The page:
Living with frequent migraines can cause many intense symptoms such as light and sound sensitivity, nausea, and even seeing an aura of light around your eyes. If you experience an aura during migraines, you’ll often see flashing lights, zigzags of light, or even blurry lights in your peripheral vision. If you are someone who is prone to migraines, another risk factor can be hormonal birth control pills.
How do hormones affect migraines?
Hormonal birth control pills use combinations of the hormones estrogen and progesterone to help prevent pregnancy. Changing levels of estrogen that occur naturally in our bodies can often trigger migraines. Have you ever experienced a headache in the days leading up to your period? That’s because your estrogen levels drop during this time, triggering headaches or migraines. Because headaches and migraines can be triggered this way, some doctors prescribe birth control pills to patients to treat headaches. For others, this is just an extra perk of taking the combination pill for other reasons. In some cases though, it can increase the risk of stroke and other serious health complications to take the combination (estrogen and progesterone) pill.
If you get migraines regularly and particularly get migraines accompanied by an aura, ask your doctor about your birth control options. Typically, doctors don’t recommend people taking the pill with estrogen in it if they also get auras with their migraines, or if they have a family history of migraine or blood clots. If you have this history, the estrogen in the pill could increase your risk of stroke, deep vein thrombosis, also known as blood clots, or cardiovascular disease.
Alternate birth control options
So what do you do if you are someone who wants to take birth control and also has a history of migraine auras? First, speak with your doctor about it. It’s important to be transparent with your doctor about your health history when getting new medication anyway, but especially mention if you have a history of migraines. In addition to the combination pill, there is also a pill with just progesterone that could work for someone with migraines. There are also non-hormonal birth control options like condoms or the copper IUD. If you’re someone with no history of migraines, but you start having migraines after starting hormonal birth control, go chat with your doctor about it immediately. It’s important to mention all of these symptoms and things you notice in your body so you can be as healthy as possible.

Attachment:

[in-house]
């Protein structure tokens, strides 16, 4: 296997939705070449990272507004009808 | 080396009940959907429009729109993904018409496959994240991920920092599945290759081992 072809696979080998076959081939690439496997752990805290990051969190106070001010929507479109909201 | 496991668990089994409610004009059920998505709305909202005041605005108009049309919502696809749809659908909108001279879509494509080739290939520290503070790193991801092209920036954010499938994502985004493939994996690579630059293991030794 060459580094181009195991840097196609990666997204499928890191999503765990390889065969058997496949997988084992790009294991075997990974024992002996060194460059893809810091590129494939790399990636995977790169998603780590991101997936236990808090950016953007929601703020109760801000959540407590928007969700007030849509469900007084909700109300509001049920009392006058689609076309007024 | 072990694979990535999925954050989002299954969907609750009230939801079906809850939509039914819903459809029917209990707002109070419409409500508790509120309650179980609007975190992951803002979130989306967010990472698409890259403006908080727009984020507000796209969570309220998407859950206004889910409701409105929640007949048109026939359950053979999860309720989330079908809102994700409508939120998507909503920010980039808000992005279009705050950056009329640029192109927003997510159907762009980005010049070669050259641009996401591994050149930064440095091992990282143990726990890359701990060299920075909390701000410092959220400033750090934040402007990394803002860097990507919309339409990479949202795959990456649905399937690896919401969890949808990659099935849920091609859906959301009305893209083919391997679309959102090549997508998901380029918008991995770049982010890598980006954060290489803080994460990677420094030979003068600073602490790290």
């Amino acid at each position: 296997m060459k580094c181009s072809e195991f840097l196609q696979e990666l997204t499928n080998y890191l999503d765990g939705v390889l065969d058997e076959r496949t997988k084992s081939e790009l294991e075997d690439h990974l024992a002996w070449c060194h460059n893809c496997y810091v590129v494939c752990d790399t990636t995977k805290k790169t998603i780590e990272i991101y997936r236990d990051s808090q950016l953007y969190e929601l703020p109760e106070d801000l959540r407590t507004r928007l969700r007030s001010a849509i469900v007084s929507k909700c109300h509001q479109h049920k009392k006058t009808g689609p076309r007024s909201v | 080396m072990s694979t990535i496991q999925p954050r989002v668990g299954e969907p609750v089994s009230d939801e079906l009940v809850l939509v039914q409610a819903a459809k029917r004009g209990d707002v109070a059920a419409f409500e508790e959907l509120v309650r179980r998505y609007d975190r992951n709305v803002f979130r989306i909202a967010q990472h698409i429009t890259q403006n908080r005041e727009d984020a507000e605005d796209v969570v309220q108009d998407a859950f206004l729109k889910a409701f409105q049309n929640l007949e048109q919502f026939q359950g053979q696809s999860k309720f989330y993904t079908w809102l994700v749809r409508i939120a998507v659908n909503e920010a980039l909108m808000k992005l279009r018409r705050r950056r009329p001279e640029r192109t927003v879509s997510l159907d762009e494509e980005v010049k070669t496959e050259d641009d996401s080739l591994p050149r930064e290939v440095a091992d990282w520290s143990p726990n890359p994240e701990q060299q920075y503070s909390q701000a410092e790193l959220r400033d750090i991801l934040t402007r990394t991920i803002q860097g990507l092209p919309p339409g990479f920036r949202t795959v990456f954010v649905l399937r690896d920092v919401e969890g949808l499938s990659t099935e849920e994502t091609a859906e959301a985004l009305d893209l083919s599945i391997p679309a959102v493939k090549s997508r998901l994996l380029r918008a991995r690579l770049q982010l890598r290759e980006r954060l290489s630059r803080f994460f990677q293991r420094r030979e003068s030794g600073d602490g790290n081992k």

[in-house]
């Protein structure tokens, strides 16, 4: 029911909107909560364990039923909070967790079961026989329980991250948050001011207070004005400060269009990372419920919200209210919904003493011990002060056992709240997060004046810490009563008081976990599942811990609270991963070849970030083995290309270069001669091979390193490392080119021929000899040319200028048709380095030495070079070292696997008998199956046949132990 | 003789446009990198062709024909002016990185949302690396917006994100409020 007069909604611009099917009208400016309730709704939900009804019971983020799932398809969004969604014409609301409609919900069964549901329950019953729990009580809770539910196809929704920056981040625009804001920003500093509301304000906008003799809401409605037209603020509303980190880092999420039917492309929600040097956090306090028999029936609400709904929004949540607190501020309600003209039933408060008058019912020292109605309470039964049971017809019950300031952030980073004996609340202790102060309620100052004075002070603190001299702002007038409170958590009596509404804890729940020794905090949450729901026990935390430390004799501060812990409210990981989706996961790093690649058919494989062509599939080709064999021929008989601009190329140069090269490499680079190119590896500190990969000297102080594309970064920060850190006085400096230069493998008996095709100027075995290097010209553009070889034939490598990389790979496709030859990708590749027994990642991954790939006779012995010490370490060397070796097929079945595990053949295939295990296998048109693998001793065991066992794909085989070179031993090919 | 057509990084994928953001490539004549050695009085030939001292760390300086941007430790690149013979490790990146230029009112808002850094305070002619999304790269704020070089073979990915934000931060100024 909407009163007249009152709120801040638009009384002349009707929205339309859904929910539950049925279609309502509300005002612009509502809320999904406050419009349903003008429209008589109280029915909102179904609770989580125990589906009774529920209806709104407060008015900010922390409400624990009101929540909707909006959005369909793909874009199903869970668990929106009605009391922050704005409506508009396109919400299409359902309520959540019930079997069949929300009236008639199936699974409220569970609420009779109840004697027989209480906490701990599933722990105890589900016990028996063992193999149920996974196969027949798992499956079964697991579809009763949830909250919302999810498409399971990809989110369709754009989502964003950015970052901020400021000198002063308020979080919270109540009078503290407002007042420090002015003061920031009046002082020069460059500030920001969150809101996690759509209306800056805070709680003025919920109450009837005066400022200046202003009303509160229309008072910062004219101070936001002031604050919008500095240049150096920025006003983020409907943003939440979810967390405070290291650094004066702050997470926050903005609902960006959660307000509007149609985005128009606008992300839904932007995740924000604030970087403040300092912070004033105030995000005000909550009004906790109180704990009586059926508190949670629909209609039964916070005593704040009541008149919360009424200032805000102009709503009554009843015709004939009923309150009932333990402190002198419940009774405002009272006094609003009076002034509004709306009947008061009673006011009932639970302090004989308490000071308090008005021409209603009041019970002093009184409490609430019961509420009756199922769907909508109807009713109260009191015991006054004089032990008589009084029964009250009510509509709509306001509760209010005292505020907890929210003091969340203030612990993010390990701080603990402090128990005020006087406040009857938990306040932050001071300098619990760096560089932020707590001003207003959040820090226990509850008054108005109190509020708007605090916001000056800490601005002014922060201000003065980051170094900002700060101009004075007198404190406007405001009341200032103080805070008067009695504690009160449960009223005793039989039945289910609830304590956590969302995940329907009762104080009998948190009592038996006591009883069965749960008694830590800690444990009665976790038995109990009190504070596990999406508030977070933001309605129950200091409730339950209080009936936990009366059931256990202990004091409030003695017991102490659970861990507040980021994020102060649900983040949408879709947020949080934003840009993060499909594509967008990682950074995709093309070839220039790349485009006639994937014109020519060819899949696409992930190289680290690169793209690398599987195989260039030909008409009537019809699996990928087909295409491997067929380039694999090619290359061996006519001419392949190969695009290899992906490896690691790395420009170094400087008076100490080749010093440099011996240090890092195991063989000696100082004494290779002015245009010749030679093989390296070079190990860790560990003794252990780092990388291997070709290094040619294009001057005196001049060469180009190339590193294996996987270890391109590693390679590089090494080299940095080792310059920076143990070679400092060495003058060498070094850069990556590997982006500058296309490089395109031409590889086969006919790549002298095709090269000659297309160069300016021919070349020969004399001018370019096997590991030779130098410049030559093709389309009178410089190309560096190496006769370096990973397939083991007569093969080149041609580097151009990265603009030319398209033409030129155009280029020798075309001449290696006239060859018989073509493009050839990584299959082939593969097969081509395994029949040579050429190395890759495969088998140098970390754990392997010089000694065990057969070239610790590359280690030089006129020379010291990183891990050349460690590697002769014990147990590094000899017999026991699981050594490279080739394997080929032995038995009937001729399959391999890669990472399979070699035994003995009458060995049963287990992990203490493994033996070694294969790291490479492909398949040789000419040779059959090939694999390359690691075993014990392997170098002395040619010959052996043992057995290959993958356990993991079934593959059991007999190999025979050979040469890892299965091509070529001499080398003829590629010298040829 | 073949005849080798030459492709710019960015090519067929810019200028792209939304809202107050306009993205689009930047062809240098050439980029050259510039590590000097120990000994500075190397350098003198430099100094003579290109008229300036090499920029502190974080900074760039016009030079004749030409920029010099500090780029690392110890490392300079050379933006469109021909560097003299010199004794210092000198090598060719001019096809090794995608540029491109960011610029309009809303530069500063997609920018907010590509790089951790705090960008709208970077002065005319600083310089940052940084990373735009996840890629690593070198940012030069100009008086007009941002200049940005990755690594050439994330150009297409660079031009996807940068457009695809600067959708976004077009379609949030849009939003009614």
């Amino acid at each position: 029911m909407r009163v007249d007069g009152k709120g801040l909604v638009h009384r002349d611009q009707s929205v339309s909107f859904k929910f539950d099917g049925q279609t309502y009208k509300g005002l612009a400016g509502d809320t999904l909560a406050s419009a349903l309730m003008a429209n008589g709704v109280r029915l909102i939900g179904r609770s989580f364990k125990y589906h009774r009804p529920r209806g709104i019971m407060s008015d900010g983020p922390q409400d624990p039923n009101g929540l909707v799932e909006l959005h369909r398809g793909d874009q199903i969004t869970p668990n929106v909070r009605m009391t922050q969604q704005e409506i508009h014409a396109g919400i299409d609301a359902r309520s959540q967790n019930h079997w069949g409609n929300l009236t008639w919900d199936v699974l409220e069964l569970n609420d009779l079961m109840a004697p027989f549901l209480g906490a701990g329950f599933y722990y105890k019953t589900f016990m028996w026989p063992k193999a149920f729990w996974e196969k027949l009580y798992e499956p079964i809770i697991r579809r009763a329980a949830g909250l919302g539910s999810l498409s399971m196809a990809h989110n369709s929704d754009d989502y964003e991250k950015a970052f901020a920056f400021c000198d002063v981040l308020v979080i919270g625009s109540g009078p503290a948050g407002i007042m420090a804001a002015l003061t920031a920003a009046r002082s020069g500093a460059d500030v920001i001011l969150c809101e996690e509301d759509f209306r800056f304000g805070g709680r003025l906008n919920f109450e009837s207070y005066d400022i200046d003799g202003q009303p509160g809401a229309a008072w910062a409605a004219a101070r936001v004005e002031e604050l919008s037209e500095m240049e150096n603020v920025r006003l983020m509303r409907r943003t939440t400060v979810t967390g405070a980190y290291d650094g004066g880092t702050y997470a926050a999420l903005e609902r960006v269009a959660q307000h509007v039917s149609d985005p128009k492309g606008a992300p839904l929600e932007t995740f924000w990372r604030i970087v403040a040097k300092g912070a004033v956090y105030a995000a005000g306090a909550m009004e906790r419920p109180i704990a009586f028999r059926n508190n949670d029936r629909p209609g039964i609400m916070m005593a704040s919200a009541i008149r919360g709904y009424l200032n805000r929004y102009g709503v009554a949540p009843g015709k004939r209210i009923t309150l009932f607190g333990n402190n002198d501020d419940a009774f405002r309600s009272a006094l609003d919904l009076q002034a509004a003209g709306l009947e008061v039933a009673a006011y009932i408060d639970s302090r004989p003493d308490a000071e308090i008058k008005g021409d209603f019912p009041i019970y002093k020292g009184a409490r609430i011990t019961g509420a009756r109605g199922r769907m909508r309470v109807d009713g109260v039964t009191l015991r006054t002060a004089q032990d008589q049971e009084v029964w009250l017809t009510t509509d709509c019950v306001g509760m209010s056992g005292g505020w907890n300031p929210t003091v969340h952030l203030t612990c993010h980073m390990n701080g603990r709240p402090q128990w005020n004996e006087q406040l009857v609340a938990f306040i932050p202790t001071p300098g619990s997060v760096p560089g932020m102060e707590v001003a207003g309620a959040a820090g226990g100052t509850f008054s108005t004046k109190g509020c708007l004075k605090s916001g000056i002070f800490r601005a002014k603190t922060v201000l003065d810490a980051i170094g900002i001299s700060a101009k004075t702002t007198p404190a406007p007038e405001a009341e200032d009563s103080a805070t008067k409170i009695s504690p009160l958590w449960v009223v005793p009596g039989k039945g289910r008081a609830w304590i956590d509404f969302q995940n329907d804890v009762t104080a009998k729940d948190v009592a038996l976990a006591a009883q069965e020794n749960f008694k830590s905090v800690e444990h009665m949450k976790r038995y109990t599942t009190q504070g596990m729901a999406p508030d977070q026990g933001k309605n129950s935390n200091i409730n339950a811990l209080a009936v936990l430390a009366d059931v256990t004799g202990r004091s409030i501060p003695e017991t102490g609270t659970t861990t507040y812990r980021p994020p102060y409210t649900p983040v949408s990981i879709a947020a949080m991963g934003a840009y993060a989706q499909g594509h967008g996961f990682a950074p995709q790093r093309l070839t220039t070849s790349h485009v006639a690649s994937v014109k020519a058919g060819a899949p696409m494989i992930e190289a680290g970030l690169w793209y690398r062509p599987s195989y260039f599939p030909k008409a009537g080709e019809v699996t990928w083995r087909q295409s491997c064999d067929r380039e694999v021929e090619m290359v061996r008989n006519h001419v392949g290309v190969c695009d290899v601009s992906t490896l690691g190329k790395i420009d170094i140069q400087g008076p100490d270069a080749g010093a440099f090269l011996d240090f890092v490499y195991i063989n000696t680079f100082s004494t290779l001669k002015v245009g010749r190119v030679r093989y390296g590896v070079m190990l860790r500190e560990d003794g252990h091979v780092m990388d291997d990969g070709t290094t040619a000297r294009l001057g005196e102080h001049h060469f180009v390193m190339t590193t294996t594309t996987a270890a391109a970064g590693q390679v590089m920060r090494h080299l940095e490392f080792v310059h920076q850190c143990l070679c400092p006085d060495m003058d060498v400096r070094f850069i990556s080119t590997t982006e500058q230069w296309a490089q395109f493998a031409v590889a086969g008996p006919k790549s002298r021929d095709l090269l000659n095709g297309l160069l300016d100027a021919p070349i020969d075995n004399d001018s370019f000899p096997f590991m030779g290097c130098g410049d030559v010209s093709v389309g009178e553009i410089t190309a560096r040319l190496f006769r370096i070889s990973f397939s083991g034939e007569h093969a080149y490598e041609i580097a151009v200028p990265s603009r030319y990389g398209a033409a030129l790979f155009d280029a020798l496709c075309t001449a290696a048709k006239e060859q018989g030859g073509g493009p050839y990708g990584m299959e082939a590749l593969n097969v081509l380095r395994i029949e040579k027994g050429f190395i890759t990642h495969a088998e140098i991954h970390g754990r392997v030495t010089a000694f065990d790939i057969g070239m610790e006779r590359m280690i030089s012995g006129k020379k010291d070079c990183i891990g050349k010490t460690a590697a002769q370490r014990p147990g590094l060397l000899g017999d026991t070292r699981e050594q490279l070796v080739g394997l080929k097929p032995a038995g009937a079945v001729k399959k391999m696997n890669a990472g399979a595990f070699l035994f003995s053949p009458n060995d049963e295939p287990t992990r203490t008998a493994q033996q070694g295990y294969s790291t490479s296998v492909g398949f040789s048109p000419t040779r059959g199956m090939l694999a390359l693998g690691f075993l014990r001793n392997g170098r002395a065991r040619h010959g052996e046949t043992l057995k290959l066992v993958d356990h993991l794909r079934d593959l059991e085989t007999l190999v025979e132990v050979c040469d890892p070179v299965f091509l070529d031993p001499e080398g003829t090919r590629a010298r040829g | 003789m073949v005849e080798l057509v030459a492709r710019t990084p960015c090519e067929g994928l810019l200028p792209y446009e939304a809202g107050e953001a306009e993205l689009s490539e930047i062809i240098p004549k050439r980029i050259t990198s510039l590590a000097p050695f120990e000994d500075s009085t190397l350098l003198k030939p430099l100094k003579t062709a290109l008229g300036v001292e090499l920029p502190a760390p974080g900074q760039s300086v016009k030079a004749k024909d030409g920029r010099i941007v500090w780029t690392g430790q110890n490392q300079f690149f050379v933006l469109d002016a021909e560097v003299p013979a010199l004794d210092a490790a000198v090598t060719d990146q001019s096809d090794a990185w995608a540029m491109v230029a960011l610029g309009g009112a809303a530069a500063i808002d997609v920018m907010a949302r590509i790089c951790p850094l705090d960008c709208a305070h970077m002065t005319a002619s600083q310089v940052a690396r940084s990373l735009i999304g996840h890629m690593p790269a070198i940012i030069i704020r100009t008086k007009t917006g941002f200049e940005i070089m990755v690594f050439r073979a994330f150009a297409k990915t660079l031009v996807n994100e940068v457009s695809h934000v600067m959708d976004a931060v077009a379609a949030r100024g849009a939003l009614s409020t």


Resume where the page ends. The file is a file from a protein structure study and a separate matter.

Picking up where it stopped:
Talking to your doctor about migraines
I first learned that migraine auras plus birth control pills can be dangerous over the summer when a co-worker of mine told me she needed to go see her doctor because she was starting to get bad migraines and was on the combination pill. Despite being on the pill myself for many years, I had never heard of this! My doctor never told me about the dangers of migraines and the pill. This just shows the importance of talking about women’s health out loud and without shame! Ask your doctor questions, even if they seem silly. Talk to your friends about what birth control they are taking if you are considering it. Talk to them about other health issues. It’s normal to talk openly about all this stuff because it not only keeps us more informed, but it also keeps us healthier and prevents serious complications in the future.